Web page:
IJCSI International Journal of Computer Science Issues, Vol. 8, Issue 2, March 2011 ISSN (Online): 1694-0814 www.IJCSI.org

provide a comprehensive analytic framework to raise the accuracy of liver disease diagnosis. Mazurowski, Habas, Zurada, Lo, Baker and Tourassi [11] investigated the effect of class imbalance in training data when developing neural network classifiers for computer aided medical diagnosis. The investigation is performed in the presence of other characteristics that are typical among medical data, namely small training sample size, large number of features, and correlations between features. Zhang, Yan, Zhao and Zhang [12] presented a method for developing a fully automated computer aided diagnosis system to help radiologist in detecting and diagnosing micro-calcifications in digital format mammograms. Higuchi, Sato, Makuuchi, Furuse, Takamoto and Takeda [13] tested a three-layered artificial neural network analysis of phonocardiogram recordings to diagnose, automatically and objectively, the condition of the heart in patients with heart murmurs.

2. Artificial Neural Networks An artificial neural network (ANN) is a computational model that attempts to account for the parallel nature of the human brain. An (ANN) is a network of highly interconnecting processing elements (neurons) operating in parallel. These elements are inspired by biological nervous systems. As in nature, the connections between elements largely determine the network function. A subgroup of processing element is called a layer in the network. The first layer is the input layer and the last layer is the output layer. Between the input and output layer, there may be additional layer(s) of units, called hidden layer(s). Fig.1 represents the typical neural network. You can train a neural network to perform a particular function by adjusting the values of the connections (weights) between elements

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Medical Diagnosis using Artificial Neural Networks is currently a very active research area in medicine and it is believed that it will be more widely used in biomedical systems in the next few years. This is primarily because the solution is not restricted to linear form. Neural Networks are ideal in recognizing diseases using scans since there is no need to provide a specific algorithm on how to identify the disease. Neural networks learn by example so the details of how to recognize the disease is not needed [14]. Based on the way they learn, all artificial neural networks are divided into two learning categories: supervised and unsupervised. In supervised learning, the network is trained by providing it with input and output patterns. During this phase, the neural network is able to adjust the connection weights to match its output with the actual output in an iterative process until a desirable result is reached. An ANN of the unsupervised learning type, such as the self-organizing map, the neural network is provided only with inputs, there are no known answers. The network must develop its own representation of the input stimuli by calculating the acceptable connection weights. That is self-organization by clustering the input data and find features inherent to the problem.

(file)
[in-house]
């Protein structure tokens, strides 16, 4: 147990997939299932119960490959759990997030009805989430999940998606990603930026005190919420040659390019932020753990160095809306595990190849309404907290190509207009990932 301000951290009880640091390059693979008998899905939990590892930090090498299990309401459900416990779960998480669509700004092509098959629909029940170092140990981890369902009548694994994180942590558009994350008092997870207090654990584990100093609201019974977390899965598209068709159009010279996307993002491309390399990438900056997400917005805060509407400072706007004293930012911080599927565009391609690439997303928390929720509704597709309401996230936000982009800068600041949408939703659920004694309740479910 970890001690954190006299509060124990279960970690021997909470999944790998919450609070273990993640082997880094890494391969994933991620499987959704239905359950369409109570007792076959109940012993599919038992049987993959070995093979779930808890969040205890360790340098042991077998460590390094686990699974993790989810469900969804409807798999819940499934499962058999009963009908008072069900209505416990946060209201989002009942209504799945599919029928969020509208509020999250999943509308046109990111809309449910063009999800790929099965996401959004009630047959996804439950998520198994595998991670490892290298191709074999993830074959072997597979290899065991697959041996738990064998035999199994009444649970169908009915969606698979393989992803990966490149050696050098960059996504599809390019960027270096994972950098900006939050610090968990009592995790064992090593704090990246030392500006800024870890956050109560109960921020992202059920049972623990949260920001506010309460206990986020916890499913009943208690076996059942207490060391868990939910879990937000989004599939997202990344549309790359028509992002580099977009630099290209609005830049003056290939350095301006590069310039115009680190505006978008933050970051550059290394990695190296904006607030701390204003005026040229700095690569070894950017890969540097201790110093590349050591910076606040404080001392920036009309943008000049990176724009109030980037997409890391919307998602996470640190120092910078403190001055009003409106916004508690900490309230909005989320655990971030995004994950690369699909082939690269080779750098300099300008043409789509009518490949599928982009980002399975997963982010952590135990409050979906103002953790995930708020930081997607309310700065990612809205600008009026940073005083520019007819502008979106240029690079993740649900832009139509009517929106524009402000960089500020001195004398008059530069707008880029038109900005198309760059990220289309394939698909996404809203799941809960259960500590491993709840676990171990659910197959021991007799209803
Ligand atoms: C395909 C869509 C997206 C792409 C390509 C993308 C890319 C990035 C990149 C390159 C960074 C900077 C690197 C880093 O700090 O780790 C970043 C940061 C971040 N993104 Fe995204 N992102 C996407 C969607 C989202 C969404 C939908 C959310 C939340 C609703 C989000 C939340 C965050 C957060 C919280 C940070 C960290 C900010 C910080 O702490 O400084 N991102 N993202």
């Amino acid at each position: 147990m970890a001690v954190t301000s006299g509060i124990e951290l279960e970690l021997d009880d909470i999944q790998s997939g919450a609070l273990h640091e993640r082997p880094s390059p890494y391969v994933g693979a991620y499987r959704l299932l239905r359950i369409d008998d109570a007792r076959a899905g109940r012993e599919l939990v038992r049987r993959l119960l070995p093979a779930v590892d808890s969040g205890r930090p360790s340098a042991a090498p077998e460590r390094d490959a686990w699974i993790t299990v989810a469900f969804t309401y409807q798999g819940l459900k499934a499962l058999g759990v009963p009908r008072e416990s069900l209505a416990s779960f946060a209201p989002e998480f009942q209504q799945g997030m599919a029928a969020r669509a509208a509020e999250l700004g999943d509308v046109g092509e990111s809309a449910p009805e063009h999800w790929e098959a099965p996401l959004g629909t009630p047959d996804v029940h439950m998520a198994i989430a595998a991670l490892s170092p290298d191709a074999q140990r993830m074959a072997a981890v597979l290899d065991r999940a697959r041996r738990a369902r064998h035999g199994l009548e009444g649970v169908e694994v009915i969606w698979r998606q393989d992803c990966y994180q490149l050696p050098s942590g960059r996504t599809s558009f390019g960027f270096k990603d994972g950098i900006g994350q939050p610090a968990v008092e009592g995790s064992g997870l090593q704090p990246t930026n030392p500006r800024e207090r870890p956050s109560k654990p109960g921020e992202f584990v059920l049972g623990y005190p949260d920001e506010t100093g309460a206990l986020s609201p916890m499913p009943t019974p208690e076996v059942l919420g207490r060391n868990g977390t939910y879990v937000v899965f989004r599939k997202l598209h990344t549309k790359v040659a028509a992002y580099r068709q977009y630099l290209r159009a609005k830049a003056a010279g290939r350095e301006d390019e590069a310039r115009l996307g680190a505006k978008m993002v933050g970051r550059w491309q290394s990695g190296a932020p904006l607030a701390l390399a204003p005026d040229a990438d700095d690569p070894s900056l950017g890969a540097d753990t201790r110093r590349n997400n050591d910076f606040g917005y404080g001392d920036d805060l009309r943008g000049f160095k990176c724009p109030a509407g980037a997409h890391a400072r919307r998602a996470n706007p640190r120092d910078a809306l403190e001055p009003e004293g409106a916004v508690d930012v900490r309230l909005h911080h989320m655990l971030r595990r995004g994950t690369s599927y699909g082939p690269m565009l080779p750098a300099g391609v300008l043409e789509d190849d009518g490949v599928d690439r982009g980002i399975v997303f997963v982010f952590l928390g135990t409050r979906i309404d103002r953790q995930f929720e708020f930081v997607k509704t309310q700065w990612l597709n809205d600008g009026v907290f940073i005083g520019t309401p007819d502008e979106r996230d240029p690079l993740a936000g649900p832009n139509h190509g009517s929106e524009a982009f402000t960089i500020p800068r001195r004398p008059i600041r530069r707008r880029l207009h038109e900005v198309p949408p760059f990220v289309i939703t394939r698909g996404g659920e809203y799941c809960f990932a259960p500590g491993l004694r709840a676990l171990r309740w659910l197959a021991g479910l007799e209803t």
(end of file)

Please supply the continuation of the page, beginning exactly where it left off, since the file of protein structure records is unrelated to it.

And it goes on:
2.1 The Proposed Diagnosis Model Feed-forward neural networks are widely and successfully used models for classification, forecasting and problem solving. A typical feed-forward back propagation neural network is proposed to diagnosis diseases. It consists of three layers: the input layer, a hidden layer, and the output layer. A one hidden with 20 hidden layer neurons is created and trained. The input and target samples are automatically divided into training, validation and test sets. The training set is used to teach the network. Training continues as long as the network continues improving on the validation set. The test set provides a completely independent measure of network accuracy. The information moves in only one direction, forward, from the input nodes, through the hidden nodes and to the output nodes. There are no cycles or loops in the network. The proposed neural networks are shown in Fig.2 and Fig.3.

Fig.2 The proposed acute nephritis diagnosis neural network

Fig.1 A typical neural network

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IJCSI International Journal of Computer Science Issues, Vol. 8, Issue 2, March 2011 ISSN (Online): 1694-0814 www.IJCSI.org